I don't understand the point of the original case replication though - as back in 1971 guitarists only had a handful of pedals on stage with them - and hence size wasn't a problem. While nowadays the typical guitarist deploys a pedalboard full of 20 or more pedals. Also if you're going to make it that big - why not go with dual footswitch for each of use.
I love nearly everything about this pedal in terms of how it's made and how it sounds - but I cannot live with this essentially antiquated and over-sized impractical form-factor. This pedal would have been 100% better for me in the same form factor as the Silver Foxx. It's one thing I've never understood - the need for some to have these relatively compact circuit encapsulated in these over-sized clams!. By all means use hand-wired NOS parts - but please grant some concessions towards modernity and practicality. If these exact vintage replicas appeal to you - then I can't see how you would not be failed to be impressed by this - particularly at the price it's being offered!
If you want the most practical and versatile format - then the 3699 is the obvious choice, if you're all about the NOS vintage parts and authenticity - it has to be the Foxy Tone Box - which means the Silver Foxx sits somewhere in-between depending on your own preferences and practicalities.
There's a fair smattering of this particular type of pedal around - mostly within BB-size enclosures, but still some within the original full-size form-factor and a handful of decent compact-size alternatives.
I firmly believe all octave pedals should come with a second footswitch to engage and disable that function - instead of the antiquated manual toggle-switch - it's something I've criticised Beetronics for in the past. I also don't really understand the need to have those old-fashioned over-sized enclosures - you don't see a lot of people driving around in Ford Model-T Shells - as they're just woefully impractical and unergonomic - in fact wholly unaerodynamic.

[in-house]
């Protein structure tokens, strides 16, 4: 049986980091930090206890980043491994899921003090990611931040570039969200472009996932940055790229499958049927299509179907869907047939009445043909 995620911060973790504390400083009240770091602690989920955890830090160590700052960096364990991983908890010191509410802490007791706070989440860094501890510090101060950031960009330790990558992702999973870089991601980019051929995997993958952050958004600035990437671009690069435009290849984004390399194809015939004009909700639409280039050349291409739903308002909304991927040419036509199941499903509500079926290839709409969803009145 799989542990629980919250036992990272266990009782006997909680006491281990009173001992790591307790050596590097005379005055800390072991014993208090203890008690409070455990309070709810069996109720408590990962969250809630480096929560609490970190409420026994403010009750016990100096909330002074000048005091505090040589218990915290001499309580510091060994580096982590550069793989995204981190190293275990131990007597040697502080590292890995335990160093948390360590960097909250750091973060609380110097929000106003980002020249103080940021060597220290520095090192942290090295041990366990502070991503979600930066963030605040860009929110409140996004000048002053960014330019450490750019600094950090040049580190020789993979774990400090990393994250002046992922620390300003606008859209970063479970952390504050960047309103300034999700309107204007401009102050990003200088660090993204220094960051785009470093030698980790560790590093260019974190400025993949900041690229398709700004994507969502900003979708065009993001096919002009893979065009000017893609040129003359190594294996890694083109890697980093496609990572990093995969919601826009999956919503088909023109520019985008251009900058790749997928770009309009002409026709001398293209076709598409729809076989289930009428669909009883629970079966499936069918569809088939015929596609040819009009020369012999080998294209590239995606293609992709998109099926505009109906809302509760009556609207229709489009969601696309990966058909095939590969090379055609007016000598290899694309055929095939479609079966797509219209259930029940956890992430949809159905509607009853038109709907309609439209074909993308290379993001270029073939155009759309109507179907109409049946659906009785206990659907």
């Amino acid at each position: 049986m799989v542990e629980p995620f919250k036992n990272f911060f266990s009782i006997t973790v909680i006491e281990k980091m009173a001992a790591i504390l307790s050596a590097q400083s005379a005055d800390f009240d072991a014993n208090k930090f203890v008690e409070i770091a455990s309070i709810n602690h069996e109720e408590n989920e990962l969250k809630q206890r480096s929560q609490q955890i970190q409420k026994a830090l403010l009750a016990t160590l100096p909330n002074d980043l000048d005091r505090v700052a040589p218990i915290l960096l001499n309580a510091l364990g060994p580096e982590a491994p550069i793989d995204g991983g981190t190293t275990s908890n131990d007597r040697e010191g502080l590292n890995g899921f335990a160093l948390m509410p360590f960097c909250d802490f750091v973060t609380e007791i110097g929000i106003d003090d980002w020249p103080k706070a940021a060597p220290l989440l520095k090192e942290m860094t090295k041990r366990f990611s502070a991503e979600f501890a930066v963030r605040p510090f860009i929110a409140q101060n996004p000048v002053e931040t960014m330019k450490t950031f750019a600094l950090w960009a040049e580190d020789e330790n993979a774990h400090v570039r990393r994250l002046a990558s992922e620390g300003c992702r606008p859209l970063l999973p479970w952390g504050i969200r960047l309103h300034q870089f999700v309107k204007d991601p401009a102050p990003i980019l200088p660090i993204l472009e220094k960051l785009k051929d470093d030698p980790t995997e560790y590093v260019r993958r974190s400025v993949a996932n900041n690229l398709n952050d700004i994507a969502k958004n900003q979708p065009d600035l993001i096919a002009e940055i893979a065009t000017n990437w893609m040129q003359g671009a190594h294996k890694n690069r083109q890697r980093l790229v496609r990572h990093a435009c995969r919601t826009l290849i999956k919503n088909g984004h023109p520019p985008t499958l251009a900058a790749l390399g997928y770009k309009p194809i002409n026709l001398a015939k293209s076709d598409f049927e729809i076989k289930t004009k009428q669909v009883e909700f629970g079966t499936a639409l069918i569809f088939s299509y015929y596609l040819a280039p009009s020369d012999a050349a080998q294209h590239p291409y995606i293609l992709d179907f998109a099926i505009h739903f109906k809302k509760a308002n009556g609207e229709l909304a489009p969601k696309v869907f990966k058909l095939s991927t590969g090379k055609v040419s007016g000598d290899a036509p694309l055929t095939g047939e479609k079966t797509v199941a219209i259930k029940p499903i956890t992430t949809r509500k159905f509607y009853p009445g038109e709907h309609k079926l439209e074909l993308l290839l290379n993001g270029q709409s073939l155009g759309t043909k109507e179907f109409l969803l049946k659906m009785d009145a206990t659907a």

I'm the same with pedals as guitars - in that I never see the point in buying something which is of poor or substandard design compared to the current potential - which is why I insist on locking tuners and perpendicular string-drop - a la Music Man, PRS and Stone Wolf for example. In a world of Chase Bliss Audio, Jackson Audio and VS Audio smart-switching pedals - then surely new pedals should follow along similar lines of innovation where possible.
On paper, the Foxy Tone Box is the best example here of the original Foxx Tone Machine - but the form factor and ergonomics of the controls make the ownership experience substandard compared to the current norms. I have far more flexibility and versatility with the 3699 and the dual-footswitch function should be a no-brainer by now.
Heart and ears say Foxy Tone Box, while head and feet say 3699! What say all of you?